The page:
Covid Plan B shopping rules change – every restriction so far

Patrick Vallance warns nation must be ready for COVID Plan B

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As cases of coronavirus continue to rise across the country, and tougher restrictions are introduced to limit the spread of the Omicron variant, many are asking whether the Prime Minister will be forced to change strategy and adopt ‘Plan B’. Here’s everything we know about Plan B and what it will mean for shops and businesses.

Reports say the Government could be planning to implement their ‘Plan B’ strategy to reduce the risk of Covid transmission from as early as tomorrow, Thursday December 9.

The Government is currently following ‘Plan A’, as laid out by Boris Johnson in September, looking ahead to controlling the spread of coronavirus and minimising the pressure on the NHS this winter.

The key actions of Plan A have been to:

  • Offer vaccine boosters to older and clinically vulnerable people
  • Vaccinate younger children
  • Encourage face masks indoors
  • Encourage outdoor socialising where possible, and if not then to keep indoor spaces well ventilated by opening windows and doors
  • Flu vaccines offered to as many people as possible
  • Continue the test and trace programme

Despite these measures, the country is facing rising coronavirus cases and new cases of the Omicron variant.

The Government has already started to introduce new rules to curb the rise of cases, including making face coverings mandatory on public transport and in shops again.

In order to stop the spread of Omicron, the Government has introduced new restrictions on travel: adding 11 countries to the red list and making all travellers arriving to the UK show a negative coronavirus test.

Until now, the Government has avoided switching their strategy to Plan B, but reports suggest this could change in the coming days.

What is Plan B?

Back in September, a statement from Downing Street said: “As the PM also set out, autumn and winter could pose renewed challenges and it is difficult to predict the path of the virus with certainty.

“So as the public would expect, there will be a range of ‘Plan B’ measures kept under review to help control transmission of the virus while minimising economic and social damage.”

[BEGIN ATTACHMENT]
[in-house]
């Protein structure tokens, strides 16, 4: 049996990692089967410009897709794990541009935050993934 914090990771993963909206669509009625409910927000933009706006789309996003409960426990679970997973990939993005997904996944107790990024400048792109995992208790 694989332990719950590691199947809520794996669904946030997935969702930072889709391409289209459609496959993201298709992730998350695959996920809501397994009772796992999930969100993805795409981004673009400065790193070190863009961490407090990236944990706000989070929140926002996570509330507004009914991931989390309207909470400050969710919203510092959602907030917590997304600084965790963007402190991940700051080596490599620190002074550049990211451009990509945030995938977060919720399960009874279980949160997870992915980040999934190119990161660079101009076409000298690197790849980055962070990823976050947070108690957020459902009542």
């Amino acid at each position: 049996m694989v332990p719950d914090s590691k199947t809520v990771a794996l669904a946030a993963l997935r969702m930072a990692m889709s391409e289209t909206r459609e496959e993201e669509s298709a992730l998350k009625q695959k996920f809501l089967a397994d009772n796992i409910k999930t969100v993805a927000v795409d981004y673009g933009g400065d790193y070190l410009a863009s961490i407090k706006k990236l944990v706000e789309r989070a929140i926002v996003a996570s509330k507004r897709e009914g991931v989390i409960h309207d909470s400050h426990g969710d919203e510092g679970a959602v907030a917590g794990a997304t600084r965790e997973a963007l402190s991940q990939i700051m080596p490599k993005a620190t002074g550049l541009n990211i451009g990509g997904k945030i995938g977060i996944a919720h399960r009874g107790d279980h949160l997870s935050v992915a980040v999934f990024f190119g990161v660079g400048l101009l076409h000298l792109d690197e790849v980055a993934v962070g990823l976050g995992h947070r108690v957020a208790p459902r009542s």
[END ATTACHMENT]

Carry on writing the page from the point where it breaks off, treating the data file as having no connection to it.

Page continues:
Downing Street lists the Plan B measures as:

  • Introducing mandatory vaccine only Covid status certification in certain, riskier settings.
  • Legally mandating face coverings in certain settings, such as public transport and shops.
  • Communicating clearly and urgently to the public if the risk level increases.

The Government has also said they will consider asking employees to work from home, although “a final decision on this would be made at the time, dependent on the latest data – recognising the extra disruption this causes to individuals and businesses.”

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What does Covid Plan B mean for shopping?

The Government has already mandated customers must wear face coverings in shops, as long as they aren’t exempt such as for medical reasons.

In the guidance for businesses laid out in the Plan B strategy, it says businesses should:

  • Ask employees to stay at home if they are feeling unwell.
  • Ensure there is an adequate supply of fresh air to indoor spaces.
  • Provide hand sanitiser to enable staff and customers to clean their hands more frequently, and clean surfaces which people touch regularly.
  • Display an NHS QR code poster for customers to check in using the NHS COVID-19 app, so they are alerted if there’s an outbreak and can take action to protect others.
  • Consider using the NHS COVID Pass.

When it comes to shops, if many employees are contacted by test and trace, or have to take time off sick, this could lead to staff shortages and therefore some closures.

Many shops are offering hand sanitiser to customers upon arrival, and this may become an even more common sight.

Customers may have to check in using the NHS COVID-19 app, or show proof of their vaccine or a negative Covid test, if shops adopt the NHS COVID Pass.

As the Government has yet to confirm whether they are moving to Plan B restrictions, we can expect more detailed guidance on any possible new restrictions.

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